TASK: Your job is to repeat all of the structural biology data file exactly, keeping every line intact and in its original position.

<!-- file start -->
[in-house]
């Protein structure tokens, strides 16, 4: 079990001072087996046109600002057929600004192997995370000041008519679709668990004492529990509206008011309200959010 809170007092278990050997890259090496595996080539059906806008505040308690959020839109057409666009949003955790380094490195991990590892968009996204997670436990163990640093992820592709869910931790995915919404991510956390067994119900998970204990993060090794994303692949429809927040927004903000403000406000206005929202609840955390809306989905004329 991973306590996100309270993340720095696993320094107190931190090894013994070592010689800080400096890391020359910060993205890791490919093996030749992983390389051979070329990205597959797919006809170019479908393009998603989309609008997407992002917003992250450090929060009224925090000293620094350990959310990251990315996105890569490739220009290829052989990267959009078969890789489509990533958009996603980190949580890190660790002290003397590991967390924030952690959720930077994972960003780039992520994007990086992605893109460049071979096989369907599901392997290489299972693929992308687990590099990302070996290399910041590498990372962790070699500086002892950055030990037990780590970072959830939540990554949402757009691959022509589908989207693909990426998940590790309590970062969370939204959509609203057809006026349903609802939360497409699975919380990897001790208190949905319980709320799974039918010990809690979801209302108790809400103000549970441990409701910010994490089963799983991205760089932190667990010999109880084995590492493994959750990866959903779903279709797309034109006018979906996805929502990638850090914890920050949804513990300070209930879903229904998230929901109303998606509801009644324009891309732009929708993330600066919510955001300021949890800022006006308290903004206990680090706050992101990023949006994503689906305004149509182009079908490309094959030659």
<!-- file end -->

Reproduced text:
[in-house]
């Protein structure tokens, strides 16, 4: 079990001072087996046109600002057929600004192997995370000041008519679709668990004492529990509206008011309200959010 809170007092278990050997890259090496595996080539059906806008505040308690959020839109057409666009949003955790380094490195991990590892968009996204997670436990163990640093992820592709869910931790995915919404991510956390067994119900998970204990993060090794994303692949429809927040927004903000403000406000206005929202609840955390809306989905004329 991973306590996100309270993340720095696993320094107190931190090894013994070592010689800080400096890391020359910060993205890791490919093996030749992983390389051979070329990205597959797919006809170019479908393009998603989309609008997407992002917003992250450090929060009224925090000293620094350990959310990251990315996105890569490739220009290829052989990267959009078969890789489509990533958009996603980190949580890190660790002290003397590991967390924030952690959720930077994972960003780039992520994007990086992605893109460049071979096989369907599901392997290489299972693929992308687990590099990302070996290399910041590498990372962790070699500086002892950055030990037990780590970072959830939540990554949402757009691959022509589908989207693909990426998940590790309590970062969370939204959509609203057809006026349903609802939360497409699975919380990897001790208190949905319980709320799974039918010990809690979801209302108790809400103000549970441990409701910010994490089963799983991205760089932190667990010999109880084995590492493994959750990866959903779903279709797309034109006018979906996805929502990638850090914890920050949804513990300070209930879903229904998230929901109303998606509801009644324009891309732009929708993330600066919510955001300021949890800022006006308290903004206990680090706050992101990023949006994503689906305004149509182009079908490309094959030659």